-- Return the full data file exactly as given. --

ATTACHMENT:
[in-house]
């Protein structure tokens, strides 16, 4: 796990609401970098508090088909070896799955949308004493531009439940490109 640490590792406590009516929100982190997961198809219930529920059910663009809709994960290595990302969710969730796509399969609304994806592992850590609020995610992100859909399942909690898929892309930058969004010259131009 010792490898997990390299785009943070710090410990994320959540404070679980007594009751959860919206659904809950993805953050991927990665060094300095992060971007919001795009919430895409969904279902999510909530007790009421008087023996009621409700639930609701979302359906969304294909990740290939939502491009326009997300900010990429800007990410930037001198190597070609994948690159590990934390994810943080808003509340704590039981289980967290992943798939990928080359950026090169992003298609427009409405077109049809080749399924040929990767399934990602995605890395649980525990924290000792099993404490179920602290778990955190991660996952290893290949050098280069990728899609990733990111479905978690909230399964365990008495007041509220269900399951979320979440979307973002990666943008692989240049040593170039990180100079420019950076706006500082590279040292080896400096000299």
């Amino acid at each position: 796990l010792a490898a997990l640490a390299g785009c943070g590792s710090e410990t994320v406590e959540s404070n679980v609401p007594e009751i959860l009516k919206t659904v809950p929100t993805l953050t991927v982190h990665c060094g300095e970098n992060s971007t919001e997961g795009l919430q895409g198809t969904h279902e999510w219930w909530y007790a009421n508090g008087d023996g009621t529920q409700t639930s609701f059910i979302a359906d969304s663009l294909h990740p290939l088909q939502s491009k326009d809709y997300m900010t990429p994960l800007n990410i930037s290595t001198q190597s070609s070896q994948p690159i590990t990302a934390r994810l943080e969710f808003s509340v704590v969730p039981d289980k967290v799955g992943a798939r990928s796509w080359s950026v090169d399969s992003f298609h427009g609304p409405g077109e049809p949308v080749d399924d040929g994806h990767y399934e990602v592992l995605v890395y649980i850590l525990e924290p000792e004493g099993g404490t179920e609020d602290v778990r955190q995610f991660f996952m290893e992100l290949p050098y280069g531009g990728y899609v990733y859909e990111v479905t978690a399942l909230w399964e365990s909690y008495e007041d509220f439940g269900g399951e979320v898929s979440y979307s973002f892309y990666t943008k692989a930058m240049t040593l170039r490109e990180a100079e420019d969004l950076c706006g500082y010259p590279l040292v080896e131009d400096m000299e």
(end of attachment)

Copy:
[in-house]
């Protein structure tokens, strides 16, 4: 796990609401970098508090088909070896799955949308004493531009439940490109 640490590792406590009516929100982190997961198809219930529920059910663009809709994960290595990302969710969730796509399969609304994806592992850590609020995610992100859909399942909690898929892309930058969004010259131009 010792490898997990390299785009943070710090410990994320959540404070679980007594009751959860919206659904809950993805953050991927990665060094300095992060971007919001795009919430895409969904279902999510909530007790009421008087023996009621409700639930609701979302359906969304294909990740290939939502491009326009997300900010990429800007990410930037001198190597070609994948690159590990934390994810943080808003509340704590039981289980967290992943798939990928080359950026090169992003298609427009409405077109049809080749399924040929990767399934990602995605890395649980525990924290000792099993404490179920602290778990955190991660996952290893290949050098280069990728899609990733990111479905978690909230399964365990008495007041509220269900399951979320979440979307973002990666943008692989240049040593170039990180100079420019950076706006500082590279040292080896400096000299």
């Amino acid at each position: 796990l010792a490898a997990l640490a390299g785009c943070g590792s710090e410990t994320v406590e959540s404070n679980v609401p007594e009751i959860l009516k919206t659904v809950p929100t993805l953050t991927v982190h990665c060094g300095e970098n992060s971007t919001e997961g795009l919430q895409g198809t969904h279902e999510w219930w909530y007790a009421n508090g008087d023996g009621t529920q409700t639930s609701f059910i979302a359906d969304s663009l294909h990740p290939l088909q939502s491009k326009d809709y997300m900010t990429p994960l800007n990410i930037s290595t001198q190597s070609s070896q994948p690159i590990t990302a934390r994810l943080e969710f808003s509340v704590v969730p039981d289980k967290v799955g992943a798939r990928s796509w080359s950026v090169d399969s992003f298609h427009g609304p409405g077109e049809p949308v080749d399924d040929g994806h990767y399934e990602v592992l995605v890395y649980i850590l525990e924290p000792e004493g099993g404490t179920e609020d602290v778990r955190q995610f991660f996952m290893e992100l290949p050098y280069g531009g990728y899609v990733y859909e990111v479905t978690a399942l909230w399964e365990s909690y008495e007041d509220f439940g269900g399951e979320v898929s979440y979307s973002f892309y990666t943008k692989a930058m240049t040593l170039r490109e990180a100079e420019d969004l950076c706006g500082y010259p590279l040292v080896e131009d400096m000299e």